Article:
King Tuber Oyster Mushroom: 3 Diseases it can protect you from: (PART 2/3)
In Part 1 of this 3 Part Series we discussed the ways in which scientific studies have shown Pleurotus tuber-regium to aid and help with cancer.
Part 2 will take a deep dive into one of the most prolific diseases of our current generation.
Diabetes is a disorder that renders the body incapable of dealing with its own glucose load. While there are many ways in which a person can reach the point of being diabetic, one thing is common among them all – diabetes is not fun! Diabetes leads to impaired wound healing, improper weight maintenance, the need to supplement with medication on a daily basis, and an overall decreased quality of life. India is currently the diabetes capital of the world with over 70 million diabetics in the country as of 2019. An increase in packaged and processed foods along with sedentary lifestyles and carbohydrate-laden Indian diets have been heavy contributors to this rise.
Part 2: Diabetes
Pleurotus tuber-regium for diabetes
Many laboratories around the world have been looking towards mushrooms as a potential tool to reduce the rates of diabetes occurrence.
Mushrooms contain a wide variety of bioactive molecules that can contribute towards a healthier physiology
In 2012 researchers from Taipei investigated the effects of Pleurotus tuber-regium polysaccharide extracts on rats that were made diabetic. The rats were injected with a drug called streptozotocin. This compound is particularly toxic to pancreatic beta cells which are responsible for the production and secretion of insulin in a normal body. The loss of insulin-producing cells pushed the mice toward diabetes. The mice were also fed a high-fat diet which further enhanced their diabetes.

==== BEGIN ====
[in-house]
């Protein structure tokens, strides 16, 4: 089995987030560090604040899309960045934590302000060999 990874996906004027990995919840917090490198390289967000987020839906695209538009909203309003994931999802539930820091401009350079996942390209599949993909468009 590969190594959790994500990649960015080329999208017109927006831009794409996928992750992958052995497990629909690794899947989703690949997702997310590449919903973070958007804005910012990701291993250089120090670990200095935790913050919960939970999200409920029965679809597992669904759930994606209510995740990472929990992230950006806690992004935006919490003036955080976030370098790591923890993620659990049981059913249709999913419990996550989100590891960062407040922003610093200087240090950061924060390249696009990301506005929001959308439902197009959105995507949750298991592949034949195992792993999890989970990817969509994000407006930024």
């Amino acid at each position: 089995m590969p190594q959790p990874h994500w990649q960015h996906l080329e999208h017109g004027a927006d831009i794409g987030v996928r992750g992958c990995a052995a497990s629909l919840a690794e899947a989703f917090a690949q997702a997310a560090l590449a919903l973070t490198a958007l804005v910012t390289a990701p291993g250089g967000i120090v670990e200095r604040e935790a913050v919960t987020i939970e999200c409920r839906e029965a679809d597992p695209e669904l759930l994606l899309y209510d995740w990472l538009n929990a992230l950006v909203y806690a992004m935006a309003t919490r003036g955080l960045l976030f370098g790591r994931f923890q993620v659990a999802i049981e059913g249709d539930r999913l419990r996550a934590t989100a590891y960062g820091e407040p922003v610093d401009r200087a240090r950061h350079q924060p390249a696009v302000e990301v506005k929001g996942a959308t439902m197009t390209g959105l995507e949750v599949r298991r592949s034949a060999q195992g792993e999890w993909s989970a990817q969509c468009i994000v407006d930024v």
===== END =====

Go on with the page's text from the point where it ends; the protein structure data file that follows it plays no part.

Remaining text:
Polysaccharides were extracted from P. tuber-regium with hot water and precipitated with ethanol. The purified polysaccharides were administered to the diabetic rats every day for 8 weeks and The rats were monitored for weight gain and other common clinical signs of diabetes such as oral glucose tolerance, Hba1c levels, and serum insulin. To their surprise, the polysaccharide-treated rats gained less weight on high-fat diets when compared to untreated mice. Furthermore, the polysaccharide-treated rats also had higher insulin levels, lower Hba1c, and better glucose tolerance. The polysaccharide-treated rats it seemed were less diabetic.
Pleurotus tuber-regium versus fat
With some positive indications, the investigators delved deeper into the body weight mystery. They measured common health markers such as serum triglycerides and cholesterol levels. These circulating fats are bad for cardiovascular health when they stay abnormally high for many years together. Surprisingly the researchers found that the polysaccharide treatments also resulted in lower cholesterol and triglyceride levels indicating that the polysaccharides were possibly affecting fat distribution in the body as well. This could explain the lower weight gains observed in the polysaccharide-treated rats.